The predictive ability of EBV of the resilience indicator and IgTotal NAb for APEC morbidity is shown in Table 6. EBVIgTotal tended to significantly predict mortality (β = -0.50; p = 0.09). EBVln(variance) significantly predicted lesion scores (p = 0.03). The regression coefficient was positive (β = 6.20) and therefore favorable: greater EBVln(variance) (i.e. lower resilience) was associated with greater lesion scores (i.e. larger disease impact). The EBVln(variance) difference (minimum = -0.33, maximum = 0.19) accounted for a maximal total lesion score difference of 3.2 (out of 12), while EBVIgTotal difference (minimum = -1.45, maximum = 1.41) accounted for a maximal total lesion score difference of 1.4. EBVln(variance) was significant when solely included as a predictor in the model, but only tended to significance (p = 0.07) when EBVIgTotal was included. This suggests that EBVln(variance) and EBVIgTotal partly compete to explain the same variance by the model. EBVskewness and EBVautocorrelation did not significantly predict lesion scores. Thus, EBV of the resilience indicator ln(variance) had a favorable relationship to APEC-induced lesion scores.

TABLE 6
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Table 6 Predictors for avian pathogenic Escherichia coli total lesion scores.

Discussion

Breeding for improved resilience seems a promising strategy to obtain trouble-free livestock which is easy-to-manage, and has a greater welfare and health. Berghof et al. (2019b) proposed three resilience indicators to measure resilience based on deviations between expected production and observed production: ln(variance) of deviations, skewness of deviations, and autocorrelation of deviations (Berghof et al., 2019b). Recent studies suggest that fluctuations of longitudinally observed production traits might indeed be related to improved (disease) resilience in livestock (Elgersma et al., 2018); Putz et al., 2019; Poppe et al., 2020). Alternative resilience indicators like skewness and autocorrelation, however, have not been reported before (but is investigated in dairy cattle by Poppe et al., 2020). Breeding for greater NAb levels has been shown to improve APEC-resistance in chickens (Berghof et al., 2019a) and greater NAb levels have been hypothesized to improve or to be indicative for improved general disease resistance (Berghof, 2018). This study is the first to investigate heritabilities of ln(variance), skewness, and autocorrelation of longitudinal-observed deviations, and to relate these resilience indicators with immunity and disease resistance. The obtained results increase our understanding of the biological mechanisms underlying resilience in animals.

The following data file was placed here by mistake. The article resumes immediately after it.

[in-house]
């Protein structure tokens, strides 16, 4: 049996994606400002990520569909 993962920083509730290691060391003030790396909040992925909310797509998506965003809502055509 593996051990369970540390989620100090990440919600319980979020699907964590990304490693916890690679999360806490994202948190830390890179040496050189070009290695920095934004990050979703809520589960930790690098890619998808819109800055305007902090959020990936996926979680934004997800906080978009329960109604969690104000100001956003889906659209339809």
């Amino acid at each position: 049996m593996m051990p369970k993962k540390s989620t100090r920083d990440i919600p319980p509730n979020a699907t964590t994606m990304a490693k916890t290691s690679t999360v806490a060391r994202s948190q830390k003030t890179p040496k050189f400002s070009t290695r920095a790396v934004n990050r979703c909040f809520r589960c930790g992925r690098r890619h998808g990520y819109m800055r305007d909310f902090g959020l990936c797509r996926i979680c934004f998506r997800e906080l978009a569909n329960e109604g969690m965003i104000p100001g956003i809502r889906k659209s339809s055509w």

Genetic Parameters of Resilience Indicators

The additive genetic variance of ln(variance) was within the range of previously reported estimates based on variation of different traits in different livestock species (e.g. Rönnegård et al., 2013; Vandenplas et al., 2013; Sell-Kubiak et al., 2015; Mulder et al., 2016; Iung et al., 2017; Elgersma et al., 2018), including BW variation in chickens (Rowe et al., 2006; Mulder et al., 2009; Wolc et al., 2009). Although reported heritabilities for ln(variance) are mostly low (0.00–0.10), GVC are generally considerable (0.15–0.30), which was observed for ln(variance) in this study as well. This indicates that there are good prospects for the genetic improvement of ln(variance) and thus for genetic improvement of resilience.